They were good. Really good.
Cathedral High School girls cross country improved throughout 2022, then ran competitively during a difficult postseason schedule. Circumstances kept the Irish from the later rounds of the postseason. That didn’t keep 2022 season from being a success.
Or from setting the tone for a bright future.
“Any other regional in the state we still would have been going,” Brad Peterson said. “Geography was not on our side.”
Peterson, hired as the Irish’s girls cross-country coach in late May, said the team underwent a culture change in 2022. The Irish saw big-time results with a third-place finish in the Section 20 meet at Brebeuf Jesuit that enabled them to advance to the Region 10 Meet at Noblesville.
“That’s a pretty big step,” Peterson said.
The Irish finished seventh at the regional, narrowly missing advancing to the semistate meet. The regional meet, historically the state’s toughest, held true to that reputation in 2022 – and the Irish would have advanced to the semistate in any other regional.
“I feel badly because five of our seven at regional were seniors,” Peterson said. “I really wanted to see those seniors get that. They never got a taste of regionals, let alone a semi-state, until this year. We only had three months. I feel like if we’d have had a whole year, it could have been something special.”
The Irish finished third with 79 points at the sectional behind North Central with 43 points and Bishop Chatard with 76 points. Senior Gracie Bragg finished seventh in 18:53.5, with junior Lucy Marquart finishing 10th in 19:08.4, sophomore Addison Stanley finishing 18th in 19:57.0, senior Dearbhla Delaney finishing 19th in 20:16.5, senior Brooke Wojcieszek finishing 25th in 20:43.5 and junior Teresa Wojtalik finishing 44th in 22:12.0.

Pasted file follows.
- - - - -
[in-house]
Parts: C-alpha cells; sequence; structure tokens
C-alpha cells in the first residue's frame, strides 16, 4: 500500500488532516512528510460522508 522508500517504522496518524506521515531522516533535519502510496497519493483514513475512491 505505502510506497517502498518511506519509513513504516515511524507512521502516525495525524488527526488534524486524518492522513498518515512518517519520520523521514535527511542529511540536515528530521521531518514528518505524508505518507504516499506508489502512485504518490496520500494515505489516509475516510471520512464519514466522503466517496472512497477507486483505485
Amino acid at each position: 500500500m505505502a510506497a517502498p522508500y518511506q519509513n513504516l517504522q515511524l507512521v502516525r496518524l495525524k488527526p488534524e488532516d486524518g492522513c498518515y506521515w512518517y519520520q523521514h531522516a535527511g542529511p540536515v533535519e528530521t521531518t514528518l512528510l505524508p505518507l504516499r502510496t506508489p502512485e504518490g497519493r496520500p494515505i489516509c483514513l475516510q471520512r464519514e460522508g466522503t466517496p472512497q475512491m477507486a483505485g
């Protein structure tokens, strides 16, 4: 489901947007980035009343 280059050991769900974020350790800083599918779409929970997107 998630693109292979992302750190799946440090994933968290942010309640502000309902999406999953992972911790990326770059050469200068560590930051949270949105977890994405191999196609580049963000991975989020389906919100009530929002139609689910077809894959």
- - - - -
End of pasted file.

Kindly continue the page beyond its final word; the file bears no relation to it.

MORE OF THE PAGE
Bragg finished 11th at the regional in 18:39.1 and Marquart finished 24th 19:08.6, with both qualifying individually for semi-state. Delaney finished 39th at regional in 19:50.6, with Holtrup finishing 41st in 19:59.1, Stanley finishing 59th in 20:36.0, senior Skylar Landis finishing 61st in 20:48.9 and Wojcieszek finishing 68th in 21:04.2.
“It was a lot of fun,” Peterson said of a season marked by most of the team dealing with COVID-19 in September. “Some of these girls were PRing every week because they were just getting more and more healthy. I told the girls, ‘We just ran out of time.’ We needed about two more weeks and we’d have been even better.”
The Irish as a team averaged 19:38 at regional, which was a five-second improvement from sectional and which would have won nine other regionals.
“We’re definitely a Top 15 team in the state,” Peterson said. “Unfortunately, we just weren’t be able to show it.”
Bragg turned in a 19th-place finish in 18:58.5 at the Shelbyville Semi-state and Marquart placed 25th in 19:09.3.
“I can’t say enough about Gracie Bragg,” Peterson said. “She’s becoming one of the state’s best. It’s a year where five or six seniors are on big-time full rides. She’s been lost in the shuffle, but she’s good. She led the way by example. She took it seriously and she made them take it seriously.”
The postseason performance marked a dramatic improvement for the program from recent seasons, with the Irish finishing seventh at sectional in 2021.
“The key varsity runners really bought in,” Peterson said. “They put the work in in the summer and showed up. We met pretty much every day all summer, Monday through Friday. Accountability was key. We made it known that if you were going to be on the team, everything was mandatory. That was the key, just taking it seriously and holding the program to a high standard.
“The girls we had in the line at regionals were the ones who were supposed to be there. They ran for each other and cried together afterward and rejoiced in Grace and Lucy’s success making it to semi-state.”
And as a result, Peterson said a tone was set for the future.
“Cathedral is a historic program that over the last two years has not been nearly at the level it used to be,” he said. “We’d like to get back there. There’s plenty of optimism for next year and years to come. The foundation has been laid for what we’re shooting for.
“They see what needs to be done and I think they’ll do it. This was the first step. The girls we have coming back are going to be hungry. They see that if they put in the work what will happen. They see now they can do it. If we put in the work, we can do big things.”